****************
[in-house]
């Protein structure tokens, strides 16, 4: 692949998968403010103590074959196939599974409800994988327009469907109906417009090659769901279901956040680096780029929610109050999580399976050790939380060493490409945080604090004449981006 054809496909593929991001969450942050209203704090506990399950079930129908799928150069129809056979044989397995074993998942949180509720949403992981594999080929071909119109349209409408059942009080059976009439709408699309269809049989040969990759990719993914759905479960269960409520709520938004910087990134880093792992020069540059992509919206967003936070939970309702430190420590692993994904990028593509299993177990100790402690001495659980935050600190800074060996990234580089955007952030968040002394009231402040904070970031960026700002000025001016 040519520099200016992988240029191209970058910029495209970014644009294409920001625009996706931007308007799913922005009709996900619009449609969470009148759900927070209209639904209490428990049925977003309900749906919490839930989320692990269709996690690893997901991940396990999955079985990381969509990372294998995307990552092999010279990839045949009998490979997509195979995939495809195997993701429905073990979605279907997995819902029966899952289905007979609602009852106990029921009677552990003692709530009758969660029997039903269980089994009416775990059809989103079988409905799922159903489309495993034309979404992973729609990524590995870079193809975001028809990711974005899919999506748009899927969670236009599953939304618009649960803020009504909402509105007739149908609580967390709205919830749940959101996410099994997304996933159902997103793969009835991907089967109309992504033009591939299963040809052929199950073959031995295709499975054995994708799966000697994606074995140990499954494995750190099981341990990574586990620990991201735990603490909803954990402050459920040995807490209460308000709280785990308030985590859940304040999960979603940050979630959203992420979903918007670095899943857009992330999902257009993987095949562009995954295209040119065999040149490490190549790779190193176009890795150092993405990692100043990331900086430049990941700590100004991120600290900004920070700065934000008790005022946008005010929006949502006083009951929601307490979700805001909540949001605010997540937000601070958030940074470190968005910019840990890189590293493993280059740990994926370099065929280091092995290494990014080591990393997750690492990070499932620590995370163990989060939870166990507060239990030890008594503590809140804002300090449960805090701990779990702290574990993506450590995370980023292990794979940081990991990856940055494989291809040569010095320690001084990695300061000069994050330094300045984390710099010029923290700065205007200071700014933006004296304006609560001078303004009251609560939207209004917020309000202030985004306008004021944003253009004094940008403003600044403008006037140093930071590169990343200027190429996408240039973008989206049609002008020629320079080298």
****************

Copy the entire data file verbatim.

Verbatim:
[in-house]
């Protein structure tokens, strides 16, 4: 692949998968403010103590074959196939599974409800994988327009469907109906417009090659769901279901956040680096780029929610109050999580399976050790939380060493490409945080604090004449981006 054809496909593929991001969450942050209203704090506990399950079930129908799928150069129809056979044989397995074993998942949180509720949403992981594999080929071909119109349209409408059942009080059976009439709408699309269809049989040969990759990719993914759905479960269960409520709520938004910087990134880093792992020069540059992509919206967003936070939970309702430190420590692993994904990028593509299993177990100790402690001495659980935050600190800074060996990234580089955007952030968040002394009231402040904070970031960026700002000025001016 040519520099200016992988240029191209970058910029495209970014644009294409920001625009996706931007308007799913922005009709996900619009449609969470009148759900927070209209639904209490428990049925977003309900749906919490839930989320692990269709996690690893997901991940396990999955079985990381969509990372294998995307990552092999010279990839045949009998490979997509195979995939495809195997993701429905073990979605279907997995819902029966899952289905007979609602009852106990029921009677552990003692709530009758969660029997039903269980089994009416775990059809989103079988409905799922159903489309495993034309979404992973729609990524590995870079193809975001028809990711974005899919999506748009899927969670236009599953939304618009649960803020009504909402509105007739149908609580967390709205919830749940959101996410099994997304996933159902997103793969009835991907089967109309992504033009591939299963040809052929199950073959031995295709499975054995994708799966000697994606074995140990499954494995750190099981341990990574586990620990991201735990603490909803954990402050459920040995807490209460308000709280785990308030985590859940304040999960979603940050979630959203992420979903918007670095899943857009992330999902257009993987095949562009995954295209040119065999040149490490190549790779190193176009890795150092993405990692100043990331900086430049990941700590100004991120600290900004920070700065934000008790005022946008005010929006949502006083009951929601307490979700805001909540949001605010997540937000601070958030940074470190968005910019840990890189590293493993280059740990994926370099065929280091092995290494990014080591990393997750690492990070499932620590995370163990989060939870166990507060239990030890008594503590809140804002300090449960805090701990779990702290574990993506450590995370980023292990794979940081990991990856940055494989291809040569010095320690001084990695300061000069994050330094300045984390710099010029923290700065205007200071700014933006004296304006609560001078303004009251609560939207209004917020309000202030985004306008004021944003253009004094940008403003600044403008006037140093930071590169990343200027190429996408240039973008989206049609002008020629320079080298």